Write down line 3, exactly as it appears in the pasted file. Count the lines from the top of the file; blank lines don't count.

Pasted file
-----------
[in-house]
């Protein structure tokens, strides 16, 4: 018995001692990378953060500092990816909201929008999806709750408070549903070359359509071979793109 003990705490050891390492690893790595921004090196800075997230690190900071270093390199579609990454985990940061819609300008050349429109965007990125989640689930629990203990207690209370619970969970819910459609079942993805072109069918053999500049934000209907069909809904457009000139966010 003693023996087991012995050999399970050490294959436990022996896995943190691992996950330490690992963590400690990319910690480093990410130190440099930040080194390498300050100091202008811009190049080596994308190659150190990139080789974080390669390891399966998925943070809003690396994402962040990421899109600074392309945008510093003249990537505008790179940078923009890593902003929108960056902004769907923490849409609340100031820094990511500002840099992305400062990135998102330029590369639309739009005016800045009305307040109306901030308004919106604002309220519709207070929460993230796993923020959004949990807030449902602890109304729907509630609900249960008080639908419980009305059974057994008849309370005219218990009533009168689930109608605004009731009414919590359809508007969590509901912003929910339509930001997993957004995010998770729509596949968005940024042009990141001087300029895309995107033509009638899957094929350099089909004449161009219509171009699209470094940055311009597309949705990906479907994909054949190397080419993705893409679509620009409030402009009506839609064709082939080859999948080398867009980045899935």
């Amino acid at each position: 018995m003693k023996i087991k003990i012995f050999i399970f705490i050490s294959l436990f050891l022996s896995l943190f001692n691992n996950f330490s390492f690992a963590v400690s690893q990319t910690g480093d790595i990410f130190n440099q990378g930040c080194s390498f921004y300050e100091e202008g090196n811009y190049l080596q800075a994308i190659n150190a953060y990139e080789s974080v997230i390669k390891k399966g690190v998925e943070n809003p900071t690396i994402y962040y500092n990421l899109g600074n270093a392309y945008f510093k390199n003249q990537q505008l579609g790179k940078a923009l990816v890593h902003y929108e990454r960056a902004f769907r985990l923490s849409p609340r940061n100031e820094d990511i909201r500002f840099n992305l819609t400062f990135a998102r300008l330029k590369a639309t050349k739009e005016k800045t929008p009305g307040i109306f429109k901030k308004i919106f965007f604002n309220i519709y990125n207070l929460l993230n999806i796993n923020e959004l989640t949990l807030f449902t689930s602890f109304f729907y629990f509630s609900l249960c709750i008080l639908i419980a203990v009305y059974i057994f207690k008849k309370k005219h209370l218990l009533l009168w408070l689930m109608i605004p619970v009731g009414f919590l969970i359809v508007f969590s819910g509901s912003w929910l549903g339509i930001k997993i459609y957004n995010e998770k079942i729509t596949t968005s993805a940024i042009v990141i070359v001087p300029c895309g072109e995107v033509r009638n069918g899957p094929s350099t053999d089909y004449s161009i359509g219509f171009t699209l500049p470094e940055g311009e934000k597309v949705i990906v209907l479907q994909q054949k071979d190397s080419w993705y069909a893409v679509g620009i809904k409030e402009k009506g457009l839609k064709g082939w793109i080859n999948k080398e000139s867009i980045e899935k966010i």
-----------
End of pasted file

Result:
């Amino acid at each position: 018995m003693k023996i087991k003990i012995f050999i399970f705490i050490s294959l436990f050891l022996s896995l943190f001692n691992n996950f330490s390492f690992a963590v400690s690893q990319t910690g480093d790595i990410f130190n440099q990378g930040c080194s390498f921004y300050e100091e202008g090196n811009y190049l080596q800075a994308i190659n150190a953060y990139e080789s974080v997230i390669k390891k399966g690190v998925e943070n809003p900071t690396i994402y962040y500092n990421l899109g600074n270093a392309y945008f510093k390199n003249q990537q505008l579609g790179k940078a923009l990816v890593h902003y929108e990454r960056a902004f769907r985990l923490s849409p609340r940061n100031e820094d990511i909201r500002f840099n992305l819609t400062f990135a998102r300008l330029k590369a639309t050349k739009e005016k800045t929008p009305g307040i109306f429109k901030k308004i919106f965007f604002n309220i519709y990125n207070l929460l993230n999806i796993n923020e959004l989640t949990l807030f449902t689930s602890f109304f729907y629990f509630s609900l249960c709750i008080l639908i419980a203990v009305y059974i057994f207690k008849k309370k005219h209370l218990l009533l009168w408070l689930m109608i605004p619970v009731g009414f919590l969970i359809v508007f969590s819910g509901s912003w929910l549903g339509i930001k997993i459609y957004n995010e998770k079942i729509t596949t968005s993805a940024i042009v990141i070359v001087p300029c895309g072109e995107v033509r009638n069918g899957p094929s350099t053999d089909y004449s161009i359509g219509f171009t699209l500049p470094e940055g311009e934000k597309v949705i990906v209907l479907q994909q054949k071979d190397s080419w993705y069909a893409v679509g620009i809904k409030e402009k009506g457009l839609k064709g082939w793109i080859n999948k080398e000139s867009i980045e899935k966010i």